Park Chan-wook’s Oldboy was a story of men transformed into beasts, the monomaniacal pursuit of revenge stripping them of their already tenuous humanity. The Korean director gussied up a grim tale of imprisonment, incest, and live-octopus consumption using a squalid exploitation-flick aesthetic that provided his baroque narrative with a visual analogue. Spike Lee’s version—which the director has claimed to be a reimagining rather than a remake—is actually a relatively faithful update, one that tones down the formal agitation while dialing up the textual sordidness, tacking on a paltry redemption arc and some whiffs of political commentary. Adding stakes-heightening exposition and fleshing out the character psychology, these attempts to bring the story into clearer focus only end up exaggerating the inherently preposterous properties of this flamboyant yarn.
A hotshot ad exec with serious alcohol and attitude problems, Joe Doucette (Josh Brolin) seems balanced on the edge of a breakdown, a Don Draper-style playboy in a world with decreasing patience for these kinds of frat-boy shenanigans. After ruining an important deal by propositioning the client’s wife, he goes off on a spree, one that ends with him imprisoned in what appears to be a tacky hotel room, identical meals of dumplings and vodka slid in under the door. Released in 2013 after 20 years in captivity, the newly focused Joe is granted a 48-hour window to rescue his kidnapped daughter and solve the mystery of why he’s been targeted, with the added incentive of having been framed for his wife’s murder in the interim. He takes up with Marie (Elizabeth Olsen), a kindly medical volunteer inspired by his miserable circumstances.
It’s difficult to see any real precedent for this kind of pulpy material in Lee’s previous work, and it’s perhaps as a result that the former wunderkind is at his most anonymized and restrained here, plugging along in hired-gun mode. The pacing is well measured, and there’s professional skill in every frame, but none of the ebullient verve of something like Red Hook Summer; Brolin floating along atop the dolly for a few short seconds acts as one of the few instances of self-reference, which is odd for a director who usually packs his movies with as many signature touches as possible. Working off Mark Protosevich’s script, Lee does push up one interesting angle, flirting with a post-9/11 parable in the style of Spielberg’s Munich, but the metaphorical implications of a man whipped into a frenzy by his thirst for revenge are undercut by the restorative properties of a too-neat conclusion.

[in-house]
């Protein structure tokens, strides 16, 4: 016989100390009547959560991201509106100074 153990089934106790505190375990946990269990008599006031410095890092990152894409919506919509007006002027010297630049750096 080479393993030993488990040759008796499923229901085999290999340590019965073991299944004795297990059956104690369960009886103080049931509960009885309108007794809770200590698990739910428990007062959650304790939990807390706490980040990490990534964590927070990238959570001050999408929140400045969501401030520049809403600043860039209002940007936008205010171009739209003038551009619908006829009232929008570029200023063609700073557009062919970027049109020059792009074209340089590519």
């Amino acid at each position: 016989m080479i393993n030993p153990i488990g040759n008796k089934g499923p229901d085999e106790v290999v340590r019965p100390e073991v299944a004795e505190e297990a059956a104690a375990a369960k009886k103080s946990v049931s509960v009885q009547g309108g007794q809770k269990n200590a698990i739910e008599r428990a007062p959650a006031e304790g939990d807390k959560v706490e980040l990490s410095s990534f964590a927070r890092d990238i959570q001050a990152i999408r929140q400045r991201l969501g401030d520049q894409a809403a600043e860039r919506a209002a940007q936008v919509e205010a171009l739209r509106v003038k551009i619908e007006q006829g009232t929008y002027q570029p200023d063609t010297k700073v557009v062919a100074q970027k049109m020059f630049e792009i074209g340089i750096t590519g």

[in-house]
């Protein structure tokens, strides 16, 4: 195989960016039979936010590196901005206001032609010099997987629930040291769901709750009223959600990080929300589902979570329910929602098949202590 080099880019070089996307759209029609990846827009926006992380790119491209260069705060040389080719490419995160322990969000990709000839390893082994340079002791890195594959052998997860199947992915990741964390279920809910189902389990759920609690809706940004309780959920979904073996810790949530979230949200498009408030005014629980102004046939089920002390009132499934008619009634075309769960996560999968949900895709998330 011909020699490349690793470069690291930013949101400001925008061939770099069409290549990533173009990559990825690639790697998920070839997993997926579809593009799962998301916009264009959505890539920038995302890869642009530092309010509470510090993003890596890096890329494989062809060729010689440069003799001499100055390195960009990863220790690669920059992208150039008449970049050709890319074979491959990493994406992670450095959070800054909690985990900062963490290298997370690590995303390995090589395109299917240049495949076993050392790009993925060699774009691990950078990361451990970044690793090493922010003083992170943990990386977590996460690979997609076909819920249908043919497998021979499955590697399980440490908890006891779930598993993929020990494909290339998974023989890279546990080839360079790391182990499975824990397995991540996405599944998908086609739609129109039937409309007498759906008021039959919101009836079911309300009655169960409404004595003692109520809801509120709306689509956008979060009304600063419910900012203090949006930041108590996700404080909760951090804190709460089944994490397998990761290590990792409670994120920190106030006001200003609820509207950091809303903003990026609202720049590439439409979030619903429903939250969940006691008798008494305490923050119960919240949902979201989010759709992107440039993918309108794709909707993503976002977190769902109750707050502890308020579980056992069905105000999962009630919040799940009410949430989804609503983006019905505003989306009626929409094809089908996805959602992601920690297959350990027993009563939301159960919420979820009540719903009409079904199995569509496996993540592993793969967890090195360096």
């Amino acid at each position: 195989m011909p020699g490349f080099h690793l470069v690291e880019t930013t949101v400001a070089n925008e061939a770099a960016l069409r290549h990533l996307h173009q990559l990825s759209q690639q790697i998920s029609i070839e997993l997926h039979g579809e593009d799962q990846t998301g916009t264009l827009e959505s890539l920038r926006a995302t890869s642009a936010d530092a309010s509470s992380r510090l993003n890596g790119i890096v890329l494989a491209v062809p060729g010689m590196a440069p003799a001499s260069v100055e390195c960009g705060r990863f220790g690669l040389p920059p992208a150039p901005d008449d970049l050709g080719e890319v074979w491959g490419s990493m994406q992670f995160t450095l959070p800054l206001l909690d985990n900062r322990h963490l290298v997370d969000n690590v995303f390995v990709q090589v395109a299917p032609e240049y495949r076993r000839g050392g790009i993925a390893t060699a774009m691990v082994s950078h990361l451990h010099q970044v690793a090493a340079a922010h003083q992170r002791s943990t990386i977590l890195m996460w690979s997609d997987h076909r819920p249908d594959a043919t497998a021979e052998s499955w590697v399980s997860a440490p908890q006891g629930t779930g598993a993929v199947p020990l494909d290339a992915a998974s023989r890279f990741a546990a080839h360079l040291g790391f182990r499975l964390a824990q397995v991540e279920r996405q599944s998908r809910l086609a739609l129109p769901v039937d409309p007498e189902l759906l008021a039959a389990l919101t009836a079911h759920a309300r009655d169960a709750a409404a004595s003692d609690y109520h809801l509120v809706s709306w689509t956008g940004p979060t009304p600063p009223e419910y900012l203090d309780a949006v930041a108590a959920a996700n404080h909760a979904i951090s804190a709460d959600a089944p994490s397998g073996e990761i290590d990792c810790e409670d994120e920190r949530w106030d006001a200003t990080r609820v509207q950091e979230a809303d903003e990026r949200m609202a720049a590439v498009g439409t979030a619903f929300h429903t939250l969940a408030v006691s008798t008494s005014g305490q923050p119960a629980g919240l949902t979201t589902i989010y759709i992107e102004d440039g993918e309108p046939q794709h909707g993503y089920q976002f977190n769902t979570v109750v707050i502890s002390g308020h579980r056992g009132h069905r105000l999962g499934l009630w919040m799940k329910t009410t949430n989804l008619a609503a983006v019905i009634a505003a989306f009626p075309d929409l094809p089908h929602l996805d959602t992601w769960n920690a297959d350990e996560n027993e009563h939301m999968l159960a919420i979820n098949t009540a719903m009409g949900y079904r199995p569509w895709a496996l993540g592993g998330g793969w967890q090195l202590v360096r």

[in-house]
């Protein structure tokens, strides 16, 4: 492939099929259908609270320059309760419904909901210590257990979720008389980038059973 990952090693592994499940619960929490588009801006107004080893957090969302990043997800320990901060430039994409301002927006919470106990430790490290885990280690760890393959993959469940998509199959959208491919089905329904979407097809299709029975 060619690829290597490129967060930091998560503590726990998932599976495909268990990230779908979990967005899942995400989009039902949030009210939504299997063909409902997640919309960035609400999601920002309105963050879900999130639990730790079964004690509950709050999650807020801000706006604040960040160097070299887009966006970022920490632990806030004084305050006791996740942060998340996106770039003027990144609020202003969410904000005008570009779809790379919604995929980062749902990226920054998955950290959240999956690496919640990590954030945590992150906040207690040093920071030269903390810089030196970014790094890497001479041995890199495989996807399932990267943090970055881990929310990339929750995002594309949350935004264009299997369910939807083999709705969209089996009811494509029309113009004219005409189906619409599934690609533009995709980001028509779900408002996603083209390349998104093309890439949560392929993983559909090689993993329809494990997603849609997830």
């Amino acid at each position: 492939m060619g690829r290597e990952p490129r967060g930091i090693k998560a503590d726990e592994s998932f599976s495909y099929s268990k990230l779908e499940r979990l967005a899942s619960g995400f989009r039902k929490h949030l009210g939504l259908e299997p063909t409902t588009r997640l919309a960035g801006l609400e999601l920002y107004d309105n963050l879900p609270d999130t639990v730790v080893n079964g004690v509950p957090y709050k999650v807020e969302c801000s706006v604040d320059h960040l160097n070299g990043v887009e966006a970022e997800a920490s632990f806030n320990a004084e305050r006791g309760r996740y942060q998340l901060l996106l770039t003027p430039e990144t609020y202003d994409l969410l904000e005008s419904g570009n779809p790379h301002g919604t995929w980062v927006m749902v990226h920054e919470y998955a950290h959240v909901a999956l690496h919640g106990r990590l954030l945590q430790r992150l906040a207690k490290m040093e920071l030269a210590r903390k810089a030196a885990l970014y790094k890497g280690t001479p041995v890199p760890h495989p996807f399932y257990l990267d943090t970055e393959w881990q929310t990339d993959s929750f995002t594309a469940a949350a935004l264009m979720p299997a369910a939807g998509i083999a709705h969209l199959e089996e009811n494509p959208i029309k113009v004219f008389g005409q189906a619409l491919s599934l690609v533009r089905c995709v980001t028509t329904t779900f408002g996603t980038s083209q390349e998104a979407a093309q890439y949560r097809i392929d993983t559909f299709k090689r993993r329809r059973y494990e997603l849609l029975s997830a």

All these issues seem to stem from a certain measure of uncertainty regarding how to modify the original, a movie whose cult status and ingrained flaws make for a tricky adaptation. Tweaking the approach from one of scummy gothic noir to the world’s most twisted superhero origin story may not have been the best way to begin however. Where Park’s film imagined the wronged sibling taking revenge on the protagonist as a buttoned-down maniac mogul, the villain here takes the form of an obscenely wealthy, mustache-twirling British blue-blood (played tediously by Sharlto Copley), a choice that, combined with some other absurd touches, pushes the last act into full-tilt farce. In this and other instances, Oldboy seems to be responding to the sillier qualities of its source material by ramping up the ridiculousness, adding heightened violence to spice up the broth.
Some of these variations work. The standout hammer-fight set piece gets a meticulously constructed upgrade, via a three-tiered battle scene that plays out as a mini-masterpiece of action choreography and staging. It’s one of the most loosely interpreted items from the original, but even in this virtuoso sequence the film is still beholden to the same basic imagery and occurrences. All the expected events are recycled in some manner, from the mirrored torture scenes to the sight of a man emerging from a suitcase in an open field. But these are enclosed within a work that sands off the rough edges and replaces them with hopelessly silly substitutions, a streamlined plot, and a weird stink of Oriental exoticism. Even the apparent New York setting comes off as totally faceless, the clearest sign of disengagement from a director who normally has a sterling sense of place.
It doesn’t help that Lee’s version loses the one thing that really worked in the original, the sense of moral complication emerging out of the intertwined action of two men hell-bent on retribution. Oldboy attempts that same gritty complexity, and earns it in some sense, but its attempts at portraying the moral dissolution engendered by vengeance-seeking are sabotaged by a character arc which runs counter to this idea, one that imagines Joe as gradually recovering from his bad-boy past. This doesn’t take away from the film’s status as a nicely calibrated, handsomely shot piece of genre entertainment, but its attempts to define itself yield mixed results and a general feeling of pointlessness. Park’s Oldboy isn’t a great movie by any means, but this version is hampered by many of the same issues and more, weighed down both by its copycat status and an inability to pursue its ideas to their logical conclusions.